. . . . . .
Notes
introduction: revisiting indigenismo
1. In the following text, the reader will notice that Cuzco is spelled in di√erent ways.
This is due to a great extent to the fact that the name was originally Quechua and
there was no written language there prior to the Spanish colonization of Peru. In
Quechua, the name has a guttural sound that is represented (depending on
which system is adopted) with either a q or a double c, that is, Qosqo or Ccoscco.
The Spaniards decided to use the name Cuzco, which is how it appears in the
dictionaries of the Real Academia de la Lengua Española. Many of the contempo-
rary inhabitants of Cuzco spell the name with an s, as Cusco, and I used this
spelling in previous publications in English. The name also appears spelled with
a k in some of the documents and texts I cite, so the reader will likewise find the
form Kosko.
2. The volume edited by Gisela Cánepa Koch (2001) is a major e√ort in the reas-
sessment currently under way within Peru’s social sciences of the field com-
monly known as folclor or ‘‘traditional culture.’’ In the introduction, Cánepa
Koch provides a theoretical elaboration of the significance of the ‘‘performative
approach.’’
3. For instance, Michael Herzfeld (1986) clearly illustrates how the work done by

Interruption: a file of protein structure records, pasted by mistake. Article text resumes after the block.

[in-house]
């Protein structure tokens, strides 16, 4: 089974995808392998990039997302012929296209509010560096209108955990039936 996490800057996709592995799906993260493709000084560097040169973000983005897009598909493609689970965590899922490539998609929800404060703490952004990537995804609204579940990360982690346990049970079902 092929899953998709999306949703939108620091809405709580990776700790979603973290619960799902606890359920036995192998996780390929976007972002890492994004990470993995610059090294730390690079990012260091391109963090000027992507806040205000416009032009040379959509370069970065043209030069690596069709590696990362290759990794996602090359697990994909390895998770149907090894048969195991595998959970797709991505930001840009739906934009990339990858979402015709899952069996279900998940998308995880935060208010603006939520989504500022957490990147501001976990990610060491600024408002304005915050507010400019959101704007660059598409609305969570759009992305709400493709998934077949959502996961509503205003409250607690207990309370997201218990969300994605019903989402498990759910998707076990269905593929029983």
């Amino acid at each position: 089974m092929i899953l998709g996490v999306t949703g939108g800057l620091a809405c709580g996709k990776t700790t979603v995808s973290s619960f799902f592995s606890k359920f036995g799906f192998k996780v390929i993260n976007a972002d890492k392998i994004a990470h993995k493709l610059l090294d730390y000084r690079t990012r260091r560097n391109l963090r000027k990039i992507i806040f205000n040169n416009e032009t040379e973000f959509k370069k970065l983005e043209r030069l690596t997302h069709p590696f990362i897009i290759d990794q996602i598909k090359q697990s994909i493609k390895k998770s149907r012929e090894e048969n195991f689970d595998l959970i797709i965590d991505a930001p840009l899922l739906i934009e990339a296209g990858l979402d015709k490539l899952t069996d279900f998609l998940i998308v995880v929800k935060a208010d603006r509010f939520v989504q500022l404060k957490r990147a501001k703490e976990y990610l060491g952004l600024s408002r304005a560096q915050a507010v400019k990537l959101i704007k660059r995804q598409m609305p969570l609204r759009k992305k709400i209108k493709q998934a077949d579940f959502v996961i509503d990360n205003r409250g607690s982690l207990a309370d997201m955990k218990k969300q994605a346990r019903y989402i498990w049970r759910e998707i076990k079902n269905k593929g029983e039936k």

folklorists in the case of Greece proved crucial to the development of a Greek
national identity, as it established the necessary connections between an idealized
past and what began to be considered the continuity of this cultural heritage
among members of the present-day peasant majority. As we shall see, although
this type of e√ort is similar to those undertaken in the early twentieth century by
some of Cuzco’s indigenista intellectuals, this attitude cannot be extended to all
who promoted folkloric practices.
4. I admit that I, too, made this mistaken assessment in previous studies (Men-
doza 1998, 2000, 2001) and did not fully appreciate the complex nature of this
phenomenon.
5. The term captación refers to a particular piece of music or dance choreography, a
combination of dance choreography and music, or a combination of dance
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